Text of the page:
Wellness Information - LifeSource



Blood Pressure

  • Blood pressure is the pressure exerted by circulating blood upon the walls of blood vessels. During each heartbeat, blood pressure varies between a maximum (systolic) and a minimum (diastolic) pressure. (It decreases as the blood moves away from the heart though your arteries because of the heart’s pumping and blood’s resistance to flowing in blood vessels.)
  • Blood pressure is expressed in terms of the systolic pressure over diastolic pressure.  Normal blood pressure is usually around 120 over 80, or 120/80.
  • Hypotension, or low blood pressure, may mean inadequate blood flow to the heart, brain and other vital organs, particularly in the elderly. Hypertension, or high blood pressure, can lead to heart attacks or heart failure, stroke and kidney failure. Exercising regularly and quitting smoking are ways to lower blood pressure.
  • Donors must have blood pressure less than 180/100 and greater than 90/50.

For more information about blood pressure, click here.



  • The pulse measures the number of heartbeats per minute.
  •  A normal pulse in adults is between 60 and 100 beats per minute.
  • Bradycardia means the heart beats slowly (less than 60 times a minute.) Tachycardia means the heart beats very fast (more than 100 times per minute.)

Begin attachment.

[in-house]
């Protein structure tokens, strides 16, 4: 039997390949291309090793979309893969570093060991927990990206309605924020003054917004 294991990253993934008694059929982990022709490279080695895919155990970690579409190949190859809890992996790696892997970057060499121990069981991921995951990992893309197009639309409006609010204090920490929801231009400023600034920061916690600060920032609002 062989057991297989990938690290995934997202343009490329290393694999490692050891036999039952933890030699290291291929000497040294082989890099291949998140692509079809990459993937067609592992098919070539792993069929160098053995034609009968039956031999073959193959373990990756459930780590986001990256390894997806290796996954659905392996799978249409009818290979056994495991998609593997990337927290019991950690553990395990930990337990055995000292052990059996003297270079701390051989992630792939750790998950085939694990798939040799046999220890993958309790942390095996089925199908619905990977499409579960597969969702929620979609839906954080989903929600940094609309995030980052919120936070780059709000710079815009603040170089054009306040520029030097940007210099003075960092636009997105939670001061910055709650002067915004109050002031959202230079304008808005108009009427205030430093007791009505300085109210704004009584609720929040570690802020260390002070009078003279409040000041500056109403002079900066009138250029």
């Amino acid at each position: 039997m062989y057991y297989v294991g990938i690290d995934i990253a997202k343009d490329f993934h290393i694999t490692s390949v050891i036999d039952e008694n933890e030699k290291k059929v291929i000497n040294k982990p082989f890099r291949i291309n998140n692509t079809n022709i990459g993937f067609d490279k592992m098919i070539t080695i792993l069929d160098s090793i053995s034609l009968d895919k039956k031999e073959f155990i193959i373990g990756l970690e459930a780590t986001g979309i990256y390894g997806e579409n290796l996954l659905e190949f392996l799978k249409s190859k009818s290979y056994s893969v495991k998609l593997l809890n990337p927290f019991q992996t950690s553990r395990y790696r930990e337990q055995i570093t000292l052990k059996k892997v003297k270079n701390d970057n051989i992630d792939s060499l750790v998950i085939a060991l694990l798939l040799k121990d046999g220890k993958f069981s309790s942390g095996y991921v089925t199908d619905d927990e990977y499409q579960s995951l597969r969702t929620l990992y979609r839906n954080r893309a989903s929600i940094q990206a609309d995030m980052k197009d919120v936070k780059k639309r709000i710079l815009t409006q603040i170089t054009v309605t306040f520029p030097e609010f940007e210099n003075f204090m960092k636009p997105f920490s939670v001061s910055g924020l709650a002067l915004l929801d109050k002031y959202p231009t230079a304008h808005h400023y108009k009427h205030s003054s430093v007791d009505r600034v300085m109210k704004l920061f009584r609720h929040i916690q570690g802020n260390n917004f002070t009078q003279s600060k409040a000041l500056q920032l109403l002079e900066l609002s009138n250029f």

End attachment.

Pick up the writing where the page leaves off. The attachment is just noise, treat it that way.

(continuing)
• Most donors are unable to donate blood with a pulse of more than 100 beats per minute or less than 50 beats per minute.



  • Body temperature is a general reflection of many different body systems.
  • The average, normal body temperature, measured by a thermometer placed in the mouth, is 98.6°F (37°C).
  • Oral temperatures of more than 100°F represent a fever, which can be brought on by infections, severe trauma, injury or other medical conditions. Chronically low body temperature may also be a sign of illness.



  • Hemoglobin is the protein that carries oxygen in the blood.
  • The normal values are different for men and women, but both high and low hemoglobin levels may indicate disease. Normal hemoglobin values for men are: 13.0 – 17.2 and for women: 12.1 – 15.1.
  • Because of the potential health risk, donors are not allowed to donate if their hemoglobin level is less than 12.5, for both men and women.



Cholesterol is a waxy substance made in the liver. The body needs only a small amount of cholesterol. When too much is present, health problems such as heart disease may develop. Diet, weight, exercise, age and heredity can impact cholesterol levels.

Total cholesterol level:

  •  Less than 199 mg/dL is desirable
  •  200-239 mg/dL is borderline high
  •  Greater than 240 mg/dL is high

 For more information about cholesterol, click here.

DISCLAIMER: As with all interpretation of medical tests, results are meant to be a guide in determining underlying medical conditions and individually do not provide diagnosis. They are best interpreted by your physician.